Gehry Responds to Disney Reflection - Not His Fault

01
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Fixing Controversial Designs

The Brushed Stainless Steel Covering of the Walt Disney Concert Hall in Los Angeles, California
The Brushed Stainless Steel Covering of the Walt Disney Concert Hall in Los Angeles, California. Photo by David McNew/Getty Images News/Getty Images

Was it the design, construction materials, or miscommunication that created an uproar after the Walt Disney Concert Hall opened? Here we have a case study of how architecture projects sometimes end up.

In October 2003 the Los Angeles Philharmonic and Master Chorale moved across the street from the Dorothy Chandler Pavilion to their shiny new winter performance place. The 2003 grand opening of the Disney Concert Hall was filled with pomp and circumstance lavish for even Southern California. Celebrities, including the venue's architect Frank Gehry, strutted the red carpet with gleeful expressions and smug smiles. The project had taken more than 15 years to complete, but now it was built in all Gehry-swooping-curvy modernist splendor.

The smiles belied the rocky journey to opening night. In 1987 Lillian Disney donated $50 million toward a music venue that would honor her visionary husband, Walt Disney. Funding for the multi-acre campus on county-owned property came from various sources, including state, local, and private donors. A six-level, county-funded underground parking garage was begun in 1992, with the concert hall to be built above it. By 1995, with looming cost overruns, construction of the concert hall stalled until more private funds could be raised. During this "on-hold" time, however, architects don't sleep. Gehry's Guggenheim Museum in Bilbao, Spain opened in 1997, and, with that stupendous success, everything changed in Los Angeles.

Originally, Frank Gehry had designed the Disney Concert Hall with a facade of stone, because "at night stone would glow," he told interviewer Barbara Isenberg. "Disney Hall would look beautiful at night in stone. It would have just been great. It would have been friendly. Metal at night goes dark. I begged them. No, after they saw Bilbao, they had to have metal."

The opening night celebrations were short-lived when neighbors started to complain about reflected heat and glaring light emanating from the hall's metal skin. This is the story of how the best laid plans of an architect can go awry, but also how controversial designs can be fixed.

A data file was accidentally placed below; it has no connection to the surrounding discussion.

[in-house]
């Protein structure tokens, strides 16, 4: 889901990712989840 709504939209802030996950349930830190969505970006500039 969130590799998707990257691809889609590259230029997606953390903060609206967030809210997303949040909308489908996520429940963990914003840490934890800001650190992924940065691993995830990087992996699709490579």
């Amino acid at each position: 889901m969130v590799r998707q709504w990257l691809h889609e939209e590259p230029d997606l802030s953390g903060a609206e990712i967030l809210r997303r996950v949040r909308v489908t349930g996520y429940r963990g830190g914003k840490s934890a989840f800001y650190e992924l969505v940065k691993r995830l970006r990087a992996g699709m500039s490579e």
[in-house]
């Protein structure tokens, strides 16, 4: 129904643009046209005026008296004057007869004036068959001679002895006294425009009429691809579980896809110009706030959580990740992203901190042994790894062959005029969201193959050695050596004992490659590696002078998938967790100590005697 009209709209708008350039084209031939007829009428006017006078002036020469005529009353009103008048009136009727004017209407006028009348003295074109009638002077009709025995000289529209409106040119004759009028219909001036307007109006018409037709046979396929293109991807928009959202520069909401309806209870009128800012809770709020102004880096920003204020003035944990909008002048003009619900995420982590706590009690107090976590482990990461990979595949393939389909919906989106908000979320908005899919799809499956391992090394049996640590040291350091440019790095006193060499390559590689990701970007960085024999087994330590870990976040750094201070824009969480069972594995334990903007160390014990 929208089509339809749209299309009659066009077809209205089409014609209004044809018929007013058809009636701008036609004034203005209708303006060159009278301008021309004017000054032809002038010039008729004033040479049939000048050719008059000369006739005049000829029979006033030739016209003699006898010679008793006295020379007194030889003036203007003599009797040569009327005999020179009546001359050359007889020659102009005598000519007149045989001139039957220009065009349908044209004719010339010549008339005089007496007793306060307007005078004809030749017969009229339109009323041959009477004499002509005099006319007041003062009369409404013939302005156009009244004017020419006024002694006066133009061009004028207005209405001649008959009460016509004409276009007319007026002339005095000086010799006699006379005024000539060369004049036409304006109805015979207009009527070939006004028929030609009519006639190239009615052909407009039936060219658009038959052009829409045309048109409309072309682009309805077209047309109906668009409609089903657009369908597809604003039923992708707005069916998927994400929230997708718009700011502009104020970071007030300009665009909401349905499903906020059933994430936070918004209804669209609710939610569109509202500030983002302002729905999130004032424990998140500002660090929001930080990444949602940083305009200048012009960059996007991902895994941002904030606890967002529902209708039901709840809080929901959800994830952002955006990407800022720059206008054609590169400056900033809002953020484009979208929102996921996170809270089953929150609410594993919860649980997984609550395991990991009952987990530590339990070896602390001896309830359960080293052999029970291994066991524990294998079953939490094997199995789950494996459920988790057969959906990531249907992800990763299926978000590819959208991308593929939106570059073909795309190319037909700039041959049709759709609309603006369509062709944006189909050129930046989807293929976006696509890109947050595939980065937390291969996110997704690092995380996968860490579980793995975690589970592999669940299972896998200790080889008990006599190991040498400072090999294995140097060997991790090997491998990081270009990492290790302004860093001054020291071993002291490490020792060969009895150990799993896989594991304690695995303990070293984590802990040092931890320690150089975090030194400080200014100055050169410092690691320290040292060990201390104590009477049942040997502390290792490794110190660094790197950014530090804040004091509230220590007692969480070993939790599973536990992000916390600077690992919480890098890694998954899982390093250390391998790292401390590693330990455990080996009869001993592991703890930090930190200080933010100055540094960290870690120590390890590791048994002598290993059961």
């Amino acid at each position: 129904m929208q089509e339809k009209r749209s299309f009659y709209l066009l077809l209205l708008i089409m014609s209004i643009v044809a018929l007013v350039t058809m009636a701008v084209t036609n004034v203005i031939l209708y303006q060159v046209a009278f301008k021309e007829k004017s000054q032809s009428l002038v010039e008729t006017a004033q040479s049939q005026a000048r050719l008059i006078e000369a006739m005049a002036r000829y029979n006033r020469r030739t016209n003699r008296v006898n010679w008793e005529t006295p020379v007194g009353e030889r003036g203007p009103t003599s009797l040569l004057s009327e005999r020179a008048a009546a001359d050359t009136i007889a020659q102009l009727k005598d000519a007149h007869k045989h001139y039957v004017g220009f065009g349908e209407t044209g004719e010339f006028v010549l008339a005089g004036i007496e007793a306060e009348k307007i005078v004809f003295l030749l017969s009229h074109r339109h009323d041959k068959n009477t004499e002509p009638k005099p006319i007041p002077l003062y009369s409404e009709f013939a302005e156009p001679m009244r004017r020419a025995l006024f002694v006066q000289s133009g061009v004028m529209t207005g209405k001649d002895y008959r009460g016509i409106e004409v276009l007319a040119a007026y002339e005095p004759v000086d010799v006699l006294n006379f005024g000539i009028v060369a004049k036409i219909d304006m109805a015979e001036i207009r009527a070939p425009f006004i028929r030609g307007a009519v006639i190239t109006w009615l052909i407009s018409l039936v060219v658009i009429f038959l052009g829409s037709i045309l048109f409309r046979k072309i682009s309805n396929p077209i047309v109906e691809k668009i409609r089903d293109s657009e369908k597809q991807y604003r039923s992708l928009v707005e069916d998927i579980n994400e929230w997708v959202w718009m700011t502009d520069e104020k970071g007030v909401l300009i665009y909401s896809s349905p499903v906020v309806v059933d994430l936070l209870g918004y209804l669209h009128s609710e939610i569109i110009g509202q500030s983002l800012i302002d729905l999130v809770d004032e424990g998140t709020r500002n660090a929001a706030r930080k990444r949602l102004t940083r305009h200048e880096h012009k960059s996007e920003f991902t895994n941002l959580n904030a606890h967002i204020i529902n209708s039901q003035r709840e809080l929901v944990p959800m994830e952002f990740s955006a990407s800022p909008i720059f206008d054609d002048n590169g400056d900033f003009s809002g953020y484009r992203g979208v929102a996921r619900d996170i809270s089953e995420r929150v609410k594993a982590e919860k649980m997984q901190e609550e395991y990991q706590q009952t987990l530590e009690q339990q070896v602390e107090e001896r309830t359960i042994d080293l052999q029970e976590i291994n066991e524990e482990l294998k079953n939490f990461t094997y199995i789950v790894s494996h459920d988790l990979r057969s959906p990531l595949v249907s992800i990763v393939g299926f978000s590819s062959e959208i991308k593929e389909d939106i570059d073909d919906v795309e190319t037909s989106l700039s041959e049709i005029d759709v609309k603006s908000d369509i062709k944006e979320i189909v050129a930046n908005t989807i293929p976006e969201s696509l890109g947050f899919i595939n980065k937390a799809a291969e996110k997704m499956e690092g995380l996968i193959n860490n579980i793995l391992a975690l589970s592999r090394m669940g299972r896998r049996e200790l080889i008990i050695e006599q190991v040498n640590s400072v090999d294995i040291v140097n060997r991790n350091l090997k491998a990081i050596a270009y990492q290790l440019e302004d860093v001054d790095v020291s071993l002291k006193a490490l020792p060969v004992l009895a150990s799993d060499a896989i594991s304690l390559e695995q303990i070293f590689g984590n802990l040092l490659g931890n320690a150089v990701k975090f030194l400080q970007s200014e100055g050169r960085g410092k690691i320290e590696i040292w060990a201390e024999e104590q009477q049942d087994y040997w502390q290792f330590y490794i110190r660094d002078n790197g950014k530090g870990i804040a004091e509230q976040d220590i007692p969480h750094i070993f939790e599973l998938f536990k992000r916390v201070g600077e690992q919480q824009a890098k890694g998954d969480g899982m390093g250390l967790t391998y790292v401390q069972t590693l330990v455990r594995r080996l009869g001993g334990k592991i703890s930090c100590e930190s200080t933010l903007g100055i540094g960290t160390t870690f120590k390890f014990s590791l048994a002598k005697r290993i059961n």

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Change of Plans

The REDCAT Theater Built With Stone But With a Stainless Steel Canopy
The REDCAT Theater Built With Stone But With a Stainless Steel Canopy. Photo by David Livingston / WireImage / Getty Images

After a four-year pause, construction resumed in 1999. Gehry's original plans for the concert hall complex did not include the Roy and Edna Disney/CalArts Theater (REDCAT). Instead, that theater's design was fit in during construction of the the performing arts campus, which centered on the Walt Disney Concert Hall.

Another area that received special attention once construction began was the Founders' Room, a small venue used to host special donors and rent out for private events like weddings.

Gehry was using CATIA software to design the campus of complicated structures. The Computer-Aided Three-dimensional Interactive Application allowed the architect and his staff to create a complex design quickly, which made possible the adding of another theater.

BIM software was not widely used in the 1990s, so estimates by contractors were all over the map. Constructing the complicated design was accomplished by workers using lasers to guide the placement of the steel infrastructure and the stainless steel skin. Most of the performing arts complex was constructed with a brushed stainless steel, but a highly polished covering was used for the exterior canopy of the REDCAT and the Founders Room. Gehry claims this was not as he designed them.

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"Not My Fault"

Disney Concert Hall, Unbrushed Stainless Steel Panels, July 2003
Disney Concert Hall, Unbrushed Stainless Steel Panels, July 2003. Photo by Frazer Harrison / Getty Images Entertainment / Getty Images (cropped)